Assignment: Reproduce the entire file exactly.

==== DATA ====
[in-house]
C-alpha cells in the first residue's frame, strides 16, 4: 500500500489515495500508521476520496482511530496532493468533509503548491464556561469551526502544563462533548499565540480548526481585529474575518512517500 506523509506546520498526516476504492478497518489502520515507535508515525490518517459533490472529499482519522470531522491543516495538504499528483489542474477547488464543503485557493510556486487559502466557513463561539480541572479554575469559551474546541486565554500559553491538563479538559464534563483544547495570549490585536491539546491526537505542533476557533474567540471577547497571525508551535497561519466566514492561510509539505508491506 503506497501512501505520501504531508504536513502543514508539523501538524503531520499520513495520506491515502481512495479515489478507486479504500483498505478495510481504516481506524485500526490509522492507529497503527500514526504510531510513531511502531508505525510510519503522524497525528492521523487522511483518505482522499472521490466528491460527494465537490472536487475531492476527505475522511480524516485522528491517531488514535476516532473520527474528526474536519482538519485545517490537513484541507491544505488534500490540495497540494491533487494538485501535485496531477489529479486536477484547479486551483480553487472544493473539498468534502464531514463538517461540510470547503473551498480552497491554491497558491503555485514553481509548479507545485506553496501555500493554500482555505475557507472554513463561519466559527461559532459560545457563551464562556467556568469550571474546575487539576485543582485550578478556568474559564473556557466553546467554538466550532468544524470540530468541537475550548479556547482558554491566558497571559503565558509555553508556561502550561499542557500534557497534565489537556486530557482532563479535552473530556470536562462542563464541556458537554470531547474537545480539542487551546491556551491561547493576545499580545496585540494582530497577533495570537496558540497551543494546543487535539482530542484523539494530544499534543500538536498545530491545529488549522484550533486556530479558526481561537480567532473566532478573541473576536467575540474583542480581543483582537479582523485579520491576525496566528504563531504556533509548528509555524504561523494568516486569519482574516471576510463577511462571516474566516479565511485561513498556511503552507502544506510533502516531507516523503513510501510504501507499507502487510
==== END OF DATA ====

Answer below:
[in-house]
C-alpha cells in the first residue's frame, strides 16, 4: 500500500489515495500508521476520496482511530496532493468533509503548491464556561469551526502544563462533548499565540480548526481585529474575518512517500 506523509506546520498526516476504492478497518489502520515507535508515525490518517459533490472529499482519522470531522491543516495538504499528483489542474477547488464543503485557493510556486487559502466557513463561539480541572479554575469559551474546541486565554500559553491538563479538559464534563483544547495570549490585536491539546491526537505542533476557533474567540471577547497571525508551535497561519466566514492561510509539505508491506 503506497501512501505520501504531508504536513502543514508539523501538524503531520499520513495520506491515502481512495479515489478507486479504500483498505478495510481504516481506524485500526490509522492507529497503527500514526504510531510513531511502531508505525510510519503522524497525528492521523487522511483518505482522499472521490466528491460527494465537490472536487475531492476527505475522511480524516485522528491517531488514535476516532473520527474528526474536519482538519485545517490537513484541507491544505488534500490540495497540494491533487494538485501535485496531477489529479486536477484547479486551483480553487472544493473539498468534502464531514463538517461540510470547503473551498480552497491554491497558491503555485514553481509548479507545485506553496501555500493554500482555505475557507472554513463561519466559527461559532459560545457563551464562556467556568469550571474546575487539576485543582485550578478556568474559564473556557466553546467554538466550532468544524470540530468541537475550548479556547482558554491566558497571559503565558509555553508556561502550561499542557500534557497534565489537556486530557482532563479535552473530556470536562462542563464541556458537554470531547474537545480539542487551546491556551491561547493576545499580545496585540494582530497577533495570537496558540497551543494546543487535539482530542484523539494530544499534543500538536498545530491545529488549522484550533486556530479558526481561537480567532473566532478573541473576536467575540474583542480581543483582537479582523485579520491576525496566528504563531504556533509548528509555524504561523494568516486569519482574516471576510463577511462571516474566516479565511485561513498556511503552507502544506510533502516531507516523503513510501510504501507499507502487510